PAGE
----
ICAC (Investigation Powers) No 2 Amendment Bill
The Hon. J.A. DARLEY (12:18): I rise to speak on the Independent Commissioner Against Corruption (Investigation Powers) No. 2 Amendment Bill. The bill follows another similar bill that was introduced by the government last year. The opposition had a number of questions about the bill and moved to refer the bill to a committee for further investigation. This was done and the final report made a number of recommendations. The government have accepted most of these recommendations and have included these changes to produce this new bill.
The key aspect of this bill is to give the commissioner the discretion to hold public inquiries for matters relating to misconduct and maladministration. It does not concern corruption matters. Investigations regarding corruption will not be able to be held in public under this bill. The commissioner must be convinced that there is public interest to hold the inquiry in public. I support the idea of allowing the ICAC to hold public inquiries and have done so for a number of years, ever since the commissioner publicly called for the power to hold public inquiries. I commend the work the government did in opposition on this matter but also the work of the Hon. Dennis Hood.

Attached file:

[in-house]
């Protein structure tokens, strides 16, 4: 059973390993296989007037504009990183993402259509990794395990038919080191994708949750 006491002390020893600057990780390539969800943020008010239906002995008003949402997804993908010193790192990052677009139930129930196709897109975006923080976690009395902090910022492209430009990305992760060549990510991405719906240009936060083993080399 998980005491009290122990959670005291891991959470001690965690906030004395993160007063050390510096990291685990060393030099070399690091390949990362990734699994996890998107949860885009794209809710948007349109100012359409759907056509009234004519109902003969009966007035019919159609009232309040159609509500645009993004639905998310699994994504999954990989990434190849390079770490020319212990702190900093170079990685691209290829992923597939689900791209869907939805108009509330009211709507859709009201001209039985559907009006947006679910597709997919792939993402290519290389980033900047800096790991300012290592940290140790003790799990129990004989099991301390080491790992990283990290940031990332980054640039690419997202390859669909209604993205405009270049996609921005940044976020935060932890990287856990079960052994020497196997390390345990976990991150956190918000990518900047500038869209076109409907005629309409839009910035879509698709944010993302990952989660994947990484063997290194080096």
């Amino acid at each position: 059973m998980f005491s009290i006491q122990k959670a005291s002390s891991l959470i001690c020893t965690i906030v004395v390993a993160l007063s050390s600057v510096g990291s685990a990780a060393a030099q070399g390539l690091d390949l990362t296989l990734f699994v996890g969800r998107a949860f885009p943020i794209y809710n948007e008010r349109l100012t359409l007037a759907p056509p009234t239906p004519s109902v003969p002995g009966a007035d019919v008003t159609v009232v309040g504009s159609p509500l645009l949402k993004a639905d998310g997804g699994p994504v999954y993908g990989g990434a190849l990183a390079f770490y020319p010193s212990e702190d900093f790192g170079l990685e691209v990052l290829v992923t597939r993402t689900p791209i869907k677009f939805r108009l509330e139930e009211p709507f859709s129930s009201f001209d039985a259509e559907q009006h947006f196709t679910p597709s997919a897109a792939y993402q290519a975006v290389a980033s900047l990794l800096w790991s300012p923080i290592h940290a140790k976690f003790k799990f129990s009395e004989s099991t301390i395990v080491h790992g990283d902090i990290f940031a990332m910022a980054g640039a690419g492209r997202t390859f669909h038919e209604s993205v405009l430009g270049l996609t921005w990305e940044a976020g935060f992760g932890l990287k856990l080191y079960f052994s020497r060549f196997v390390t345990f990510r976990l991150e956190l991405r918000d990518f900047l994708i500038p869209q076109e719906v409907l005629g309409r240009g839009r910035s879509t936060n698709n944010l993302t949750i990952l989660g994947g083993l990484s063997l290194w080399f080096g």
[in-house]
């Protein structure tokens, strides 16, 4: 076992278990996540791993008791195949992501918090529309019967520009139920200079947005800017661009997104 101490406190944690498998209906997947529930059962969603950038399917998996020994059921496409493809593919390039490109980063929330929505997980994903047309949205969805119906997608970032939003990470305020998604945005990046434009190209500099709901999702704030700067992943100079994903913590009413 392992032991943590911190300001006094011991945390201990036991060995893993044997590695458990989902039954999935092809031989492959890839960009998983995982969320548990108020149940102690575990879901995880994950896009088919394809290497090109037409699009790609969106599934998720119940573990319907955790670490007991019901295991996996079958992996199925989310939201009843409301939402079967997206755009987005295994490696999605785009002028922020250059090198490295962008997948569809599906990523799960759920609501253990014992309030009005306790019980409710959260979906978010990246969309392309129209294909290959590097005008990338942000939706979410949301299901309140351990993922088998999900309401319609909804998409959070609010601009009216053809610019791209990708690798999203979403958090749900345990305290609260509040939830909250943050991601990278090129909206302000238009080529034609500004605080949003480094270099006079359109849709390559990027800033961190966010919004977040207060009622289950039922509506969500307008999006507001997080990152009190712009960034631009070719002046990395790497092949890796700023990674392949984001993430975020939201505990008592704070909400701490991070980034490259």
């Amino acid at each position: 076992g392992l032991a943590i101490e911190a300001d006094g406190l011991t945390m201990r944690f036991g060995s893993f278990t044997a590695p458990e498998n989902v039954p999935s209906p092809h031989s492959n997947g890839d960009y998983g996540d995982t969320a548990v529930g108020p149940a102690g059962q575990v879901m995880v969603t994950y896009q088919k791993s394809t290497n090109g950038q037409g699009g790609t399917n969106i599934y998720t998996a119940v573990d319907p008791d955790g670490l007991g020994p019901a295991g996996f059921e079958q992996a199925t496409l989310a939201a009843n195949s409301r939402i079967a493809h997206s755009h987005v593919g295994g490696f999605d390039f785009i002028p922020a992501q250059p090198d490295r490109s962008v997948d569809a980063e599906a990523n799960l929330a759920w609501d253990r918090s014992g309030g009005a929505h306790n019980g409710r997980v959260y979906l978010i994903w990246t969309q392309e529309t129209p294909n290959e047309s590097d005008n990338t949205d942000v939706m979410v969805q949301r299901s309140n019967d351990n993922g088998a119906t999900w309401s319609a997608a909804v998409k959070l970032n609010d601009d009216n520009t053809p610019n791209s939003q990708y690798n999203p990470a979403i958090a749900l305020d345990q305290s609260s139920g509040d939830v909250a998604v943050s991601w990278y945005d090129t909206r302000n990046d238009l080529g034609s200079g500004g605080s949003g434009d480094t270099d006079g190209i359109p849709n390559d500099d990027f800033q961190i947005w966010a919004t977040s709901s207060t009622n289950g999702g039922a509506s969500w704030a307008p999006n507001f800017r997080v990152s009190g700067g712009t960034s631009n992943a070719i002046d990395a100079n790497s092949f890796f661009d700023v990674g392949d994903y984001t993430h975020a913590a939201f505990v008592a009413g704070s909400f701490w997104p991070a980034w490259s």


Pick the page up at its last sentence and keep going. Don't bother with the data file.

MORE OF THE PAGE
The secrecy provisions in South Australia's ICAC Act are amongst the strictest in the country, and I would have hoped that members in this place take notice of what the commissioner is asking for in terms of legislative reform. After all, the Hon. Bruce Lander is best placed to be able to advise the parliament on which parts of the act are working well and which parts need change and why.
There has been indication previously that, if he had had the ability to hold public inquiries, he would have elected to do so when investigating matters such as the Oakden nursing home scandal and the sale of state-owned land at Gillman. There was clearly a lot of public interest in these matters. Whilst I hope that we will never experience similar misconduct or maladministration again, I suspect I would have rose-coloured lenses on if I believed this would actually be reality.
The interstate open ICAC investigations have exposed alleged corruption matters concerning MPs and senior public officials. In some cases, these have led to criminal charges. Clearly, when elected officials are concerned, there is a public interest in these matters. This bill seemingly fulfils the government's election commitment to move a bill to allow the ICAC to hold public hearings for matters concerning misconduct and maladministration. However, it should be noted that the current commissioner, the Hon. Bruce Lander QC, has indicated that, should the bill pass in its current format unamended, the provisions in the bill would mean he is unlikely to ever hold a public inquiry. As such, after consultation with the commissioner, I have made a number of amendments to the bill.